China’s Vice Premier to Head to Washington: Ministry
Chinese Vice Premier Liu He will visit Washington this week for another round of trade negotiations, as the two countries race against the clock to strike a deal to avert an escalation in their trade war before a March deadline falls.
Liu will hold talks with U.S. delegates led by Trade Representative Robert Lighthizer and Treasury Secretary Steven Mnuchin on Thursday and Friday, the Ministry of Commerce said in a statement (link in Chinese). The ministry did not elaborate on the topics that the two sides will discuss.
This will be Liu’s second trip to Washington in three weeks. He met with U.S. President Donald Trump at the end of January.
The White House said in a statement dated Monday that the two sides will continue talks on “needed structural changes in China” and discuss Beijing’s pledge to purchase a “substantial amount” of good and services from the U.S. in the Washington meeting.
The high-level meeting in Washington comes as the March 1 deadline of the 90-day negotiation looms, after which Trump says the U.S. will increase punitive tariffs on $200 billion of Chinese goods from 10% to 25%.
After talks in Beijing last week, President Xi Jinping hailed “important initial progress” achieved by Chinese and U.S. negotiators, though the White House kept a cautious tone saying much work remains. Xi also said he hoped the two sides to “keep up the good job” to work toward the reaching of a “mutually benefiting agreement” in Washington this week.
Neither of the two countries has yet to release detailed progress about the last round of talks in Beijing. The People’s Daily, the ruling Communist Party’s official newspaper, reported last week that issues discussed includes technology transfers, intellectual property rights protection, nontariff barriers, services, agriculture, trade balance and the enforcement. While the White House said their delegation focused on structural issues, including forced technology transfer, intellectual property rights, cyber theft, agriculture, services, nontariff barriers and currency.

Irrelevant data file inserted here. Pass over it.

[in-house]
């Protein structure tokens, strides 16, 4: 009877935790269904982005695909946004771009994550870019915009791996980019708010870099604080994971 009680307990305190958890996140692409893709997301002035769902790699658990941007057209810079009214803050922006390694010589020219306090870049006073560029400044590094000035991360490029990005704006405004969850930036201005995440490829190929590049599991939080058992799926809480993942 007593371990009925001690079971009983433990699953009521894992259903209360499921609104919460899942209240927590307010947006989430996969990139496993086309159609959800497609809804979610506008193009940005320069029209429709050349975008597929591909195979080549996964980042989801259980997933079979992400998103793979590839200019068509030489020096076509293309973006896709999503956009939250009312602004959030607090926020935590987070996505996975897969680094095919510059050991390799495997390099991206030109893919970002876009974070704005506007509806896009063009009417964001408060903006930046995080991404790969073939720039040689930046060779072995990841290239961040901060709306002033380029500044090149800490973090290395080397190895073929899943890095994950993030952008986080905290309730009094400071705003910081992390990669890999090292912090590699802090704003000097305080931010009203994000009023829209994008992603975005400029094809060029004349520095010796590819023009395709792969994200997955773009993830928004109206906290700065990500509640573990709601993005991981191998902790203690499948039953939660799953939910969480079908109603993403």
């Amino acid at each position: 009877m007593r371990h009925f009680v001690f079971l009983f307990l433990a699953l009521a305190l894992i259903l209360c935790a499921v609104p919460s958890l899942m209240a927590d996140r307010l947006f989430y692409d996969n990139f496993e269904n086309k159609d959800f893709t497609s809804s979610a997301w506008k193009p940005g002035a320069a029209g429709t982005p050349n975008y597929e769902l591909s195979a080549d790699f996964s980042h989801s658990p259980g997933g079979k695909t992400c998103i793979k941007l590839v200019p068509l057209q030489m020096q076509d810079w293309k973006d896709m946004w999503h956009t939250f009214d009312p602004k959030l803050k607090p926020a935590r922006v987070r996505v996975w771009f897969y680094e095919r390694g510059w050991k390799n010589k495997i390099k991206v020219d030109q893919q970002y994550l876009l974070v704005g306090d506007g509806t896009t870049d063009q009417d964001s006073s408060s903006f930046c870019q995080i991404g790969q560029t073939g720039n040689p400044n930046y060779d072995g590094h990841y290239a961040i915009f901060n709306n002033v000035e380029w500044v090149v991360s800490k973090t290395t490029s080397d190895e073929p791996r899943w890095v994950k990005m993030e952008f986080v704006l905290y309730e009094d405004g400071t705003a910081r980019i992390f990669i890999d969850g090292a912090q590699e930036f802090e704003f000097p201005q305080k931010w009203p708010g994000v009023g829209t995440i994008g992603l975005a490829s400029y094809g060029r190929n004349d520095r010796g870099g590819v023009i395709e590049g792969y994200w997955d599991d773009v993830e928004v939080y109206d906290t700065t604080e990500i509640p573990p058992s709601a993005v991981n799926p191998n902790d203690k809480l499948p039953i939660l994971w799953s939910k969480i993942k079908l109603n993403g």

Moderating tension between the two countries on trade negotiations has partly paved the way for a rebound of Chinese mainland stocks this week, according to analysts from China Securities. The Shanghai Composite Index, the benchmark index of the mainland markets, closed up 2.7% on Monday, marking its biggest daily gain since Nov. 2.
Mainland stocks rose in morning trading Tuesday, with Shanghai up 0.25% by midday break, and the smaller, tech-heavy Shenzhen Component Index rising as much as 0.27% before falling back to a 0.04% gain by noon.
Contact reporter Leng Cheng (firstname.lastname@example.org)
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